The rolling hills surrounding Batesville Motor Speedway will soon echo with the roar of 30 IMCA stock cars racing for a grand prize of $50,000.

Beginning Wednesday night with the first qualifying heat races, a field featuring drivers from all over the nation will compete for the World IMCA Stock Car Championship. Among those entered is Zane DeVilbiss, who only three weeks ago, took home the grand prize at the IMCA Modified Race for Hope 71, and he would like nothing more than to stand in victory lane again.

“It’s crazy,” DeVilbiss said. “I’m a momentum driver and that track is pretty good for momentum. That is one of my favorite things about racing the longer tracks, is more speed and the consistent momentum shift. But to win this, it is all in God’s hands for sure. We are definitely going to need some luck and hopefully get a decent starting spot.”

DeVilbiss wrapped up the final touches on his full stock frame of a 90s Monte Carlo on Friday and is ready to come back to Arkansas one more time.

“Batesville is an awesome facility and they put on a great show,” he said. “In the main event, me and Terry Phillips were side by side for most of 71 laps. I don’t think it can get much more exciting.”

Racing his DeVilbiss Chassis, Penske Shocks, Mankato Motorsports sponsored car that weighs around 3,100 pounds, diving head long into a Batesville turn at full speed, isn’t for the weak at heart.

“These full stocks have two-barrel carburetors in full bodies and you can’t hardly bend them,” DeVilbiss said. “They are going to be driven straight and you have to kind of adjust to that.You gotta keep your tires underneath you on these deals.”

DeVilbiss could be the favorite considering he won the last time he raced at Batesville, but Morrilton’s Edwin Wells, who will have four entries in next week’s race.

“We got four cars and we have four chances to win, that is the way I look at it,” said Wells, who races at Batesville Motor Speedway and I-30 Speedway in Little Rock. Wells took second in the points at both places, but there is a couple of reasons he keeps coming back to BMS to race.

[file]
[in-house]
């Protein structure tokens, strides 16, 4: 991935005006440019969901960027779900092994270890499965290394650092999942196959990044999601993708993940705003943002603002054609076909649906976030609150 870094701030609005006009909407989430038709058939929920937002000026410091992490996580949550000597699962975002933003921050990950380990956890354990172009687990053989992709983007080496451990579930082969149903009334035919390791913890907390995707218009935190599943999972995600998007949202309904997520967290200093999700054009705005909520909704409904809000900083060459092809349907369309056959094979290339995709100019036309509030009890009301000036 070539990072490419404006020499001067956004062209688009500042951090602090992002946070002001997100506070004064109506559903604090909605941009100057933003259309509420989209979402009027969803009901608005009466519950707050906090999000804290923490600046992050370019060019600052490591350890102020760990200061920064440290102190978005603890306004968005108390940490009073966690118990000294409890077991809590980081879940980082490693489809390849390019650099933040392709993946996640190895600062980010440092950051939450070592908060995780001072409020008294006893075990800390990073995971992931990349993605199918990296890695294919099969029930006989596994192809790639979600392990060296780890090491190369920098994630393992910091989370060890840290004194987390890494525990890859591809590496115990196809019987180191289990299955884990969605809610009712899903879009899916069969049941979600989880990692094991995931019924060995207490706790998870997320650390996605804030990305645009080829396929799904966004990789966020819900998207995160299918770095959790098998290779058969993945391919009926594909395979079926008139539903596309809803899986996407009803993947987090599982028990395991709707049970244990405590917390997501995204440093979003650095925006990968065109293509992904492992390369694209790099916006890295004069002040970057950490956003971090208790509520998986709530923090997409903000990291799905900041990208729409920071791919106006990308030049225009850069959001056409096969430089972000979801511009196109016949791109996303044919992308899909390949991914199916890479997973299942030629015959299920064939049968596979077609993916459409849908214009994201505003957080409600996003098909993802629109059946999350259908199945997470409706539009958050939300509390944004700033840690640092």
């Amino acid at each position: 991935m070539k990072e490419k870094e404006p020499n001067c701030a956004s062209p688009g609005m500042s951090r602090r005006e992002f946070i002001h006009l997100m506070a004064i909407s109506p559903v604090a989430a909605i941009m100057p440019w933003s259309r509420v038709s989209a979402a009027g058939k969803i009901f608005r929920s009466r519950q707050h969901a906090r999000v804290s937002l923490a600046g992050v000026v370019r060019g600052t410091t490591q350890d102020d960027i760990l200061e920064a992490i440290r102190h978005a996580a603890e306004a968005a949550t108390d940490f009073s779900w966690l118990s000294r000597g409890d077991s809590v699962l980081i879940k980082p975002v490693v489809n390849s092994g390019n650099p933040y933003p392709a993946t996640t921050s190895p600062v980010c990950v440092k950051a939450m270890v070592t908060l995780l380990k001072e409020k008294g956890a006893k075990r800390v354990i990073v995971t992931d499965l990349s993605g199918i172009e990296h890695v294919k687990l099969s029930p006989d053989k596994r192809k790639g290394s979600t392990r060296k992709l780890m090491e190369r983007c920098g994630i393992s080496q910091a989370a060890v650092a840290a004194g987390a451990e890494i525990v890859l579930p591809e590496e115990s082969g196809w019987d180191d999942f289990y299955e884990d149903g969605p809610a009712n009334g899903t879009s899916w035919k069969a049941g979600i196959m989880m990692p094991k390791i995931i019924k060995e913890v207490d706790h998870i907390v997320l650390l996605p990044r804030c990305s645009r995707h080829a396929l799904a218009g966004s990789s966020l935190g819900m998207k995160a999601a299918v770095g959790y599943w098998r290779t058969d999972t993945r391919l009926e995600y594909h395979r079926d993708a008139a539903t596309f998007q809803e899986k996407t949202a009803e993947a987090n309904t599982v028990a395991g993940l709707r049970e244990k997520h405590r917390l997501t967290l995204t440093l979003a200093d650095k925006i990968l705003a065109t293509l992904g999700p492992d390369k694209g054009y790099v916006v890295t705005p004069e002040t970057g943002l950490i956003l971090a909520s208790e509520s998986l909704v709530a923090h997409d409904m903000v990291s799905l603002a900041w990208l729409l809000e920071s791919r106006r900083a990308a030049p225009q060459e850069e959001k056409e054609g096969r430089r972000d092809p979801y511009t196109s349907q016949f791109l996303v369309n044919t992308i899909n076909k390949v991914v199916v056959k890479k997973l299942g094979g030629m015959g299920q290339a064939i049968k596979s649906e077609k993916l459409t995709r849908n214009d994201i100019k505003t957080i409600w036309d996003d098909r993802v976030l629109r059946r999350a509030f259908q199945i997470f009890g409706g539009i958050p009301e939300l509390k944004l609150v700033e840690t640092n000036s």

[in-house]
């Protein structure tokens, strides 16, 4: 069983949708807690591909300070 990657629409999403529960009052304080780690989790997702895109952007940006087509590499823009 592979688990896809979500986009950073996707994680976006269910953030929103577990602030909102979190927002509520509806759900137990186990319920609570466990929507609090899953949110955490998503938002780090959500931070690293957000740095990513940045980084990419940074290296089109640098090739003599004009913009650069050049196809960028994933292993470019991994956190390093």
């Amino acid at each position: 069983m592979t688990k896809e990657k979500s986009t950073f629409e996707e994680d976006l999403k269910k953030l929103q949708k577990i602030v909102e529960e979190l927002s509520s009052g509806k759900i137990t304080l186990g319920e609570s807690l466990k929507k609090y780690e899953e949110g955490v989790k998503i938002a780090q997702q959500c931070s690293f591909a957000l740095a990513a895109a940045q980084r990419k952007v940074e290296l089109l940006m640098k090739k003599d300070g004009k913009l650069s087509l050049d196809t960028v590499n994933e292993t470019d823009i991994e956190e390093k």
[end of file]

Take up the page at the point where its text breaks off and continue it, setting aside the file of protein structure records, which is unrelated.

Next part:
“I like Mooney and Connie (Starr) as much as anything really about it,” Wells said. “I like the size of the speedway. It is a pretty nice facility and the racing is different there.”

Wells had planned originally to enter two cars with Cadillac chassis, but he got a motor from Iowa for a Ford he was building and decided to put three entries into the race.

“I had heard that B&B had a car that had been to Boone at the Super Nationals and I called to see if I could get a good deal on it, but it had already sold,” said Wells, who started racing in the early 1990s.”Paul Berger, the guy, I was talking to, offered to build me a car. We worked a deal on building it and it was just picked up.”

Richie Tosh of Batesville is driving one of Well’s newer cars that has been raced three times. Wayne Brooks of Bald Knob is going to drive Well’s B&B car and Tim Brown is going to drive the other Cadillac chassis car. Wells himself, is going to drive the Ford he build.

“I have noting against Cadillacs, I just wanted to try something a little different,” Wells said. “It is going to be a chore. I have run for big money before in late models, but all my drivers have won several 10 thousand dollar shows in the street stocks, the modifieds and what-have-you. I just wanted to give it a shot and see what we could do.”

All four of Wells’ cars will look alike.

“It will be interesting to say the least,” Wells said. “I just hope we all don’t draw the same heat.”

Also living the racing dream and one of the local favorites to keep the $50,000 in Independence County is Peyton Taylor.

“We are pretty fired up about it,” Taylor said. “We have a new car and we have started a new team to field a second car to do special events with it next year. We have a Cadillac Chassis on it made by Jack Sullivan out of Greenbrier, so we will be running his colors. We don’t race weekly, so when we build these cars and get them ready tor ace, we make them bulletproof. That way if you need to get aggressive you can.”

Taylor and his team have left no stone unturned when it comes to getting his Andrews Autosport car ready to run.

“There are a lot of good cars coming from all over,” Taylor said. “When you start paying that kind of money, you get everybody and these guys are serious about it. You just don’t travel 15 or 20 hours and no be prepared to get the money, but we have some pretty good locals here and we feel we can go and compete anywhere in the country. So if they think they are going to come in and pick some cherries off of this tree, they are bad wrong.”

Mankato, Minnesota’s Jesse “Midevil” Olson won’t be driving in next weekends race, but will field two cars featuring local drivers Dale Nelson and TJ Herndon.

“Obviously, Batesville has been on our radar all year,” Olson said. “It is the premier event of this year. Stock cars are our forte’, it is what we do, but this race has been on the slate from day one.”

Olson picked Nelson and Herndon, because they are familiar with Batesville Motor Speedway.

“Personally, it is an unknown,” he said.” I have never been there. There is good competition there so it is important to put our best foot forward. I have know Dale for years and we had been working some deal for frames and salvage and got to chatting. Obviously, with this being their home track there is an advantage. So I am going to be on the outside looking in and help see what the other cars are doing. I can use my knowledge to make adjustments for those guys, but on the flip-side of it, we build the chassis for Zane DeVilbiss and he won it all last time. It would be a nice little run to go back-to-back.”

The grandstands open at 5 p.m. on Wednesday to start the four-day long show and racing beings at 7:30 p.m.

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